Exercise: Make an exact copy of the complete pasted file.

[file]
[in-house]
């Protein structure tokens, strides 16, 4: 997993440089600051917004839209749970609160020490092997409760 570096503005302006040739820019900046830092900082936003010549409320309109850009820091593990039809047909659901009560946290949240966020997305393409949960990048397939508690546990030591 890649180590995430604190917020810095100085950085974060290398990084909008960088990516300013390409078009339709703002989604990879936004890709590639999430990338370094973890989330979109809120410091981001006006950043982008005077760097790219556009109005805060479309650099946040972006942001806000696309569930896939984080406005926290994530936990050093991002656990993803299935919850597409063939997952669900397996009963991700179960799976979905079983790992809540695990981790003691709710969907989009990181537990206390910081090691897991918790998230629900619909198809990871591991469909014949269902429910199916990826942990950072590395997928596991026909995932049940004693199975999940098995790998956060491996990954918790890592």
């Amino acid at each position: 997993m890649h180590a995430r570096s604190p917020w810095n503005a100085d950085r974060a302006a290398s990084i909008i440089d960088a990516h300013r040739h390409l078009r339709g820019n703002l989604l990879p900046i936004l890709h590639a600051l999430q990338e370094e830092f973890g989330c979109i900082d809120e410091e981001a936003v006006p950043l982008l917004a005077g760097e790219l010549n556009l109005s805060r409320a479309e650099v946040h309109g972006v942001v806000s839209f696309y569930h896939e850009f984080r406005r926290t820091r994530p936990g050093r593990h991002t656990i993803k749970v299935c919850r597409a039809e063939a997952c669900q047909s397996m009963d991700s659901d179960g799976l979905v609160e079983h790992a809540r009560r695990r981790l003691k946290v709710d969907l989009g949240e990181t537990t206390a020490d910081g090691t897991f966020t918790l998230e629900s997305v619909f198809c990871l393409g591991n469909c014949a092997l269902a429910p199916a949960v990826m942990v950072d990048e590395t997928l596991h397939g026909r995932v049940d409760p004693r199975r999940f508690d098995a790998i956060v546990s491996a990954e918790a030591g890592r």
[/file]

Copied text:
[in-house]
């Protein structure tokens, strides 16, 4: 997993440089600051917004839209749970609160020490092997409760 570096503005302006040739820019900046830092900082936003010549409320309109850009820091593990039809047909659901009560946290949240966020997305393409949960990048397939508690546990030591 890649180590995430604190917020810095100085950085974060290398990084909008960088990516300013390409078009339709703002989604990879936004890709590639999430990338370094973890989330979109809120410091981001006006950043982008005077760097790219556009109005805060479309650099946040972006942001806000696309569930896939984080406005926290994530936990050093991002656990993803299935919850597409063939997952669900397996009963991700179960799976979905079983790992809540695990981790003691709710969907989009990181537990206390910081090691897991918790998230629900619909198809990871591991469909014949269902429910199916990826942990950072590395997928596991026909995932049940004693199975999940098995790998956060491996990954918790890592």
């Amino acid at each position: 997993m890649h180590a995430r570096s604190p917020w810095n503005a100085d950085r974060a302006a290398s990084i909008i440089d960088a990516h300013r040739h390409l078009r339709g820019n703002l989604l990879p900046i936004l890709h590639a600051l999430q990338e370094e830092f973890g989330c979109i900082d809120e410091e981001a936003v006006p950043l982008l917004a005077g760097e790219l010549n556009l109005s805060r409320a479309e650099v946040h309109g972006v942001v806000s839209f696309y569930h896939e850009f984080r406005r926290t820091r994530p936990g050093r593990h991002t656990i993803k749970v299935c919850r597409a039809e063939a997952c669900q047909s397996m009963d991700s659901d179960g799976l979905v609160e079983h790992a809540r009560r695990r981790l003691k946290v709710d969907l989009g949240e990181t537990t206390a020490d910081g090691t897991f966020t918790l998230e629900s997305v619909f198809c990871l393409g591991n469909c014949a092997l269902a429910p199916a949960v990826m942990v950072d990048e590395t997928l596991h397939g026909r995932v049940d409760p004693r199975r999940f508690d098995a790998i956060v546990s491996a990954e918790a030591g890592r």